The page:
(A,B) arhgap12a and (C,D) arhgap27 are expressed in the presumptive epidermis at the same level in sibling and yap1;wwtr1 double mutant embryos. The yolk is blue from the prolonged development times necessary to visualize these weakly expressed transcripts.

https://doi.org/10.7554/eLife.31065.010
Figure 4 with 2 supplements
Enriched GO terms and Kegg Pathway for downregulated genes in yap1;wwtr1 double mutants.

Bar graphs showing the log-transformed adjusted P-values of enriched GO terms categorized under Biological Processes (A), Cellular Component (C) and Molecular Function (D), and for the Kegg Pathway (B). Number of genes in the enriched terms is shown in respective bar graphs.

https://doi.org/10.7554/eLife.31065.011
Figure 4—figure supplement 1
Real-time PCR (qPCR) assays validate downregulation of known Yap1/Wwtr1 target genes.

Tail buds from siblings and yap1;wwtr1 double mutants were collected in the same manner as in the RNA-seq experiment, and sample genes from Tables 1 and 2 were assessed. All genes assessed were from four biological replicates (sib: n = 4; mut: n = 4) except csrp1a (sib: n = 4; mut: n = 3). The Cq values were normalized to rpl13 and are provided in Supplementary file 2. The graphs represent mean ± s.d. P-values were calculated by one-tailed two-sample t-test and corrected for multiple hypotheses testing (FDR method). * - p<0.05; ** - p<0.01; *** - p<0.001. sib – siblings; mut – mutants. † - CABZ01115881.1.

https://doi.org/10.7554/eLife.31065.012
Figure 4—figure supplement 2
Morphogenetic defects in noto mutants.

Embryos from a cross of noton1 heterozygotes were sorted at the 16-somite stage when the noto phenotype first becomes visible. The same sibling and mutant embryos are photographed at all three stages shown.

https://doi.org/10.7554/eLife.31065.013
Alterations in the presumptive epidermis in yap1;wwtr1 double mutants.

Mutant and sibling embryos at the 24-somite stage were fixed, incubated with the anti-keratin antibodies panKr1-8 (A,B) or 79.14 (C,D), and then co-stained with DAPI. Confocal images of the midline of the tailbud, with anterior to the left. Note the thinner presumptive epidermis in the mutants compared to that in the siblings.

https://doi.org/10.7554/eLife.31065.015
Tp63 positive cells accumulate at the nascent fin fold in sibling but not mutant embryos.

Embryos were incubated with the anti-Tp63 antibody, and then co-stained with DAPI. (A) Embryos were collected at the indicated stages. Note the increase in Tp63-positive cells on the dorsal and ventral midline as the embryos age. (B–D) The Tp63-positive presumptive epidermis at the 18-somite stage (B) is one layer thick, but increases to multiple layers by the 24-somite stage in sibling (C) but not in yap1;wwtr1 double mutant embryos (D). Confocal images of the midline of the tailbud, with anterior to the left. The zoomed in images in panels B-D are of the dorsal side, and the arrows in the merged images point to the rare presumptive epidermis Tp63-negative cells.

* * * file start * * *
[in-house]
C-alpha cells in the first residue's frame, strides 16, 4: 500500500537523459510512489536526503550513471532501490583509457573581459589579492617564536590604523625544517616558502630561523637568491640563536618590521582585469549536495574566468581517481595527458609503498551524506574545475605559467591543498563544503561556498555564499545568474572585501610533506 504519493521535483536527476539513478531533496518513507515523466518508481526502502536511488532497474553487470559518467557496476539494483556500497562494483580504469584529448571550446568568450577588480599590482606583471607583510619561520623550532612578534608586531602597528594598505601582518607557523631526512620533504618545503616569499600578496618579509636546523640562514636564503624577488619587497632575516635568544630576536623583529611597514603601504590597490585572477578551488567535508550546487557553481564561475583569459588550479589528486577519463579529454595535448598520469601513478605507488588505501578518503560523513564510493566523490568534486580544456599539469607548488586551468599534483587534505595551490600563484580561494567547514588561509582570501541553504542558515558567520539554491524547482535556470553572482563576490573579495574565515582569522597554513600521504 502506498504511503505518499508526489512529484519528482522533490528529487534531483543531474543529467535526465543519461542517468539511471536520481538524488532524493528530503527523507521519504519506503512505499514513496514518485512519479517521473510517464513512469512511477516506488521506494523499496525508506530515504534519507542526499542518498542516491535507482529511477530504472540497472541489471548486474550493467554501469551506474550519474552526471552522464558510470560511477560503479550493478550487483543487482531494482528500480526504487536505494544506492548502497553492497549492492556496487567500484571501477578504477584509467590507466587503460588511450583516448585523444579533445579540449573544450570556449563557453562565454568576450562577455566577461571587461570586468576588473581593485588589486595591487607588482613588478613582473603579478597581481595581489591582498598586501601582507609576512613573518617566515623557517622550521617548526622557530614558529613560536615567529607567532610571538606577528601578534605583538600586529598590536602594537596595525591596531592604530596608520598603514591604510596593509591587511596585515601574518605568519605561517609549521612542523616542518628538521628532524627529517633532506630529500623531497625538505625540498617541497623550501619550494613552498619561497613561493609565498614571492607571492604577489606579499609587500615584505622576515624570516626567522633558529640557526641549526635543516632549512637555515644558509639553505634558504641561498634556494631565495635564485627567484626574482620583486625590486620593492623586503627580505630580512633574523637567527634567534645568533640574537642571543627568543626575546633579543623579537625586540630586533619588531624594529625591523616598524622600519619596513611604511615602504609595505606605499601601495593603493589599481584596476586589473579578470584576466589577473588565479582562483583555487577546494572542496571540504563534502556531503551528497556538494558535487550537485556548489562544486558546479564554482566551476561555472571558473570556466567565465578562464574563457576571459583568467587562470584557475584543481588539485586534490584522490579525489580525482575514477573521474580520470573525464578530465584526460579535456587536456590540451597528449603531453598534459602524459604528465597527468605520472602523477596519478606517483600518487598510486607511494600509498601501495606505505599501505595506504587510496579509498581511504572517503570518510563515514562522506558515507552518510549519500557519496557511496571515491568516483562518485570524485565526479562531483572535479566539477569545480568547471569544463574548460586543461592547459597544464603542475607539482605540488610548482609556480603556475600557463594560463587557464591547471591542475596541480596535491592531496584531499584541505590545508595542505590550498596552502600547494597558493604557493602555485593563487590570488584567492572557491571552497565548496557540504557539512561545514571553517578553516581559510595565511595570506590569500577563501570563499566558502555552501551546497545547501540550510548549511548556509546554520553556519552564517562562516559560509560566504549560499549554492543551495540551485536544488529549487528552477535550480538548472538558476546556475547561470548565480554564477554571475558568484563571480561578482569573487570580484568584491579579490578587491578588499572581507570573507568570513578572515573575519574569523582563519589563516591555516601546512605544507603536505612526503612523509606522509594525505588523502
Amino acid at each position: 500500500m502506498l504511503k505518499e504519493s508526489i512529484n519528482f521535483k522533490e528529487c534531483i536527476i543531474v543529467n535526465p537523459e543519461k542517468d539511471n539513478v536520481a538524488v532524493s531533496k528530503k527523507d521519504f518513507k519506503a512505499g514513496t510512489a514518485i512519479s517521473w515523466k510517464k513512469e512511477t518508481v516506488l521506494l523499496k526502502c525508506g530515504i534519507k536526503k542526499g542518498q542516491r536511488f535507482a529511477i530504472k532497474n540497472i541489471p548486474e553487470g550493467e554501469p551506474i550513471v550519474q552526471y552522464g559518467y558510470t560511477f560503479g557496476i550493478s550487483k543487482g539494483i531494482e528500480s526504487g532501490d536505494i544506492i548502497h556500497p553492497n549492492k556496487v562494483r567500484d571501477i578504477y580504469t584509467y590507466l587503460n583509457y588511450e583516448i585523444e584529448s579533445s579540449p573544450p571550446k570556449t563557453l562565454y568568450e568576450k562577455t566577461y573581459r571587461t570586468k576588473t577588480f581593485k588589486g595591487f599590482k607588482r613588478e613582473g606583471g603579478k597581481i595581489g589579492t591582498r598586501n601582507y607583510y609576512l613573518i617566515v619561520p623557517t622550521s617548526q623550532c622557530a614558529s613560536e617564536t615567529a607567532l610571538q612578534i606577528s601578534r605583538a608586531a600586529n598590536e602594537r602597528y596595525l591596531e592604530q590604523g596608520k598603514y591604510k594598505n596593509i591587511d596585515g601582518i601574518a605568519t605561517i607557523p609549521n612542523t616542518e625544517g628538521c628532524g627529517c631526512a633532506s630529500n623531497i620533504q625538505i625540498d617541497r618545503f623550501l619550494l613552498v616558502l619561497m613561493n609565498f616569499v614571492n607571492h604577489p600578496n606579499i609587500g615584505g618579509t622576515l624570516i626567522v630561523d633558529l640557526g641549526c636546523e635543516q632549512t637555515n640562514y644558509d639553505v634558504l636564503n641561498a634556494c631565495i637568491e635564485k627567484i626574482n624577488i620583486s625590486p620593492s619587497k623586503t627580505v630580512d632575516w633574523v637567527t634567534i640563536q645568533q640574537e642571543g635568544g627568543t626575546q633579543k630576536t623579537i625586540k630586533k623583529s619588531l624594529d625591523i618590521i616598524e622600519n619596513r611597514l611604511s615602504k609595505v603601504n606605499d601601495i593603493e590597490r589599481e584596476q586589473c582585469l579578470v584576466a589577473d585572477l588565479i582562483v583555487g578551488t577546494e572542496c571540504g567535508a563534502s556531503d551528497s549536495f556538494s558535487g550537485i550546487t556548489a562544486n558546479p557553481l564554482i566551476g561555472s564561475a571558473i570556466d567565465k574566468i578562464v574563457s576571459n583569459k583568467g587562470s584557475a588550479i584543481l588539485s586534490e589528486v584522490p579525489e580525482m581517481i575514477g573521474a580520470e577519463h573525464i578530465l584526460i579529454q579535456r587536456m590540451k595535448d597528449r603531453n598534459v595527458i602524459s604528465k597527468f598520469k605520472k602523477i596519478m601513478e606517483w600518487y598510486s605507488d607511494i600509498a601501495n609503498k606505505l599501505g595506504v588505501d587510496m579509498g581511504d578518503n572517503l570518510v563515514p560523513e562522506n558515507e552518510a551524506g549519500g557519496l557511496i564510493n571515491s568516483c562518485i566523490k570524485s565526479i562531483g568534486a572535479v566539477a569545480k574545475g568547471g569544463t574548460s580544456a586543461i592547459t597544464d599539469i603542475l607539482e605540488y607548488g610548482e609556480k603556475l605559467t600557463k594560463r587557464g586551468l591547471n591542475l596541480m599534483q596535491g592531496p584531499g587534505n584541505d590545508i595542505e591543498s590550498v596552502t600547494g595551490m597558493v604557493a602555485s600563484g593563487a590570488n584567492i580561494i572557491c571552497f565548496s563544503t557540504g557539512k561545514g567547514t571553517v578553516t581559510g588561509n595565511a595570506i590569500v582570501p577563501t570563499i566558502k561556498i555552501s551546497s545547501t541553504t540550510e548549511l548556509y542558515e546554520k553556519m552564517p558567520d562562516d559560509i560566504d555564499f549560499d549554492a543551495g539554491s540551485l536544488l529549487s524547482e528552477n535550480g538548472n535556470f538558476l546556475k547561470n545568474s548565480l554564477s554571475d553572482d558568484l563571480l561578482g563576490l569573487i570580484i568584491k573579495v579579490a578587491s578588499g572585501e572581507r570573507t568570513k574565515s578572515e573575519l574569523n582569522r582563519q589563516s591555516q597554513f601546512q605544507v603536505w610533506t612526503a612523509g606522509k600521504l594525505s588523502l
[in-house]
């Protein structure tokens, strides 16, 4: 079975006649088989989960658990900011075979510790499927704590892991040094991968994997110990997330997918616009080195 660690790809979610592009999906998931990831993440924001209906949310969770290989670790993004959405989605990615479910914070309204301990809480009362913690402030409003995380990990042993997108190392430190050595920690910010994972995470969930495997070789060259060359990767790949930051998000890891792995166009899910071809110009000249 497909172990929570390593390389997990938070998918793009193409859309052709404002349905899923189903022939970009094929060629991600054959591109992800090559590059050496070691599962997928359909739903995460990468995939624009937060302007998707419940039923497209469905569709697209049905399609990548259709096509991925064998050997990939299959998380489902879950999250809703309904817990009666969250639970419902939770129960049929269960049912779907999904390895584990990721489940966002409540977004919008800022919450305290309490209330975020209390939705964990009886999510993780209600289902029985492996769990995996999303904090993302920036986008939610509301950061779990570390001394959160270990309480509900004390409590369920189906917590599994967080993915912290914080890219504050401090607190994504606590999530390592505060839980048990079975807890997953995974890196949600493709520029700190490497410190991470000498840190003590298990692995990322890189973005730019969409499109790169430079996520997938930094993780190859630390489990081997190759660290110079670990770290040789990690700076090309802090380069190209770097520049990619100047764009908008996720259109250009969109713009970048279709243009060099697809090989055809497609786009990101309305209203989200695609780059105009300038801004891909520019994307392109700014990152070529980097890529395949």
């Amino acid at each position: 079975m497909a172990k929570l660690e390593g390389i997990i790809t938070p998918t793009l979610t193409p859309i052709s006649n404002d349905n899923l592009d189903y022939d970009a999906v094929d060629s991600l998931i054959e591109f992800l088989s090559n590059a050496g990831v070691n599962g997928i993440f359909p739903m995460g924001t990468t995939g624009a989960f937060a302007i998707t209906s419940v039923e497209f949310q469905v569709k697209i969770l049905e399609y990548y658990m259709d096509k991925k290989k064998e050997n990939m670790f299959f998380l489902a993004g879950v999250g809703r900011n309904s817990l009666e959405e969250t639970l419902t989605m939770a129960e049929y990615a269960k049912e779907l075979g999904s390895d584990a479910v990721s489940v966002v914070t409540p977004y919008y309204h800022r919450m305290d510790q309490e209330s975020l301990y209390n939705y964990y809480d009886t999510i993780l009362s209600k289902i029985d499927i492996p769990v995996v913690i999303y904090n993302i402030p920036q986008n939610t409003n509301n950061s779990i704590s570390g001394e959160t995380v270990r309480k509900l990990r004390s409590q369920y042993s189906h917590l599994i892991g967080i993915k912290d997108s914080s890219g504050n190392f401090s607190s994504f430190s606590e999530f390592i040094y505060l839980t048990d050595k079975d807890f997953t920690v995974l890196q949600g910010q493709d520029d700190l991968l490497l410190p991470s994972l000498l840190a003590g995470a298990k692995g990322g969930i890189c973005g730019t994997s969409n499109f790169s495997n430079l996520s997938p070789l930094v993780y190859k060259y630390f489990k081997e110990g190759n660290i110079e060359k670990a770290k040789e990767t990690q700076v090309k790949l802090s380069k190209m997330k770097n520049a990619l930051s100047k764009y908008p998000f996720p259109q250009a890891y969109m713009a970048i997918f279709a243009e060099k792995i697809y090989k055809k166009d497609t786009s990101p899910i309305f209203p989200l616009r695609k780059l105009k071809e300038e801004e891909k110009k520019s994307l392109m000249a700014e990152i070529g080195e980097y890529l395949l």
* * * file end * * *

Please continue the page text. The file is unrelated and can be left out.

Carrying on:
https://doi.org/10.7554/eLife.31065.016
Dynamic movements of presumptive epidermal cells at the ventral fin fold.

(A) Cartoon showing previous analysis of dorsal fin fold formation redrawn from Dane and Tucker, 1985. (B) Stills from live imaging of ventral fin fold formation in wild-type embryos taken from Video 2. (C) Stills from live imaging of ventral fin fold formation in yap1;wwtr1 double mutants taken from Video 3. Images are of the midline with anterior to the left. Arrowheads point to new cells arriving at the midline. Most of the cells in the wild-type arrive basally, although two cells outlined appear at the edge of the fin fold coming from the other side of the embryo. Note that in wild-type embryos most cells that are at the midline at t = 0 min, or come to the midline at later times, stay at the midline whereas in the yap1;wwtr1 double mutants cells are frequently transiently at the midline (quantified in Figure 8). Lateral views of the ventral-posterior part of the embryo, with dorsal up and ventral down. Wild-type movie is a representational movie of 21 movies examined and the mutant movie is representational of 11 movies.

https://doi.org/10.7554/eLife.31065.017
Measurements of presumptive epidermal cells at the ventral fin fold.

(A) The time individual cells were at the midline measured in a single movie each for wild-type cells and yap1;wwtr1 double mutant cells. Embryos were positioned on their side and filmed from the left side. When mutant cells crossed over the midline to the right side of the embryo, we stopped recording them, resulting in a truncated line. Note that while it was obvious when mutant cells left the midline because the epidermis is thin in these embryos, it was not completely clear in two of the wild-type cases (asterisks) whether cells left the midline or if they were obscured by other cells in the accumulating fin fold. (B) Movement speed for presumptive epidermal wild-type cells, yap1;wwtr1 double mutant cells, and cells expressing Fn∆C, all measured at the midline. (C) Height-Length ratio of individual presumptive epidermal cells at the midline, taken at various time points during the filming of an individual movie. Height is a measurement of the apical-basal distance, and length is measured as the distance along the body axis. For both panels B and C, each column in the graph represents the average of 10 cells. *p<0.05; **p<0.01; ***p<0.001.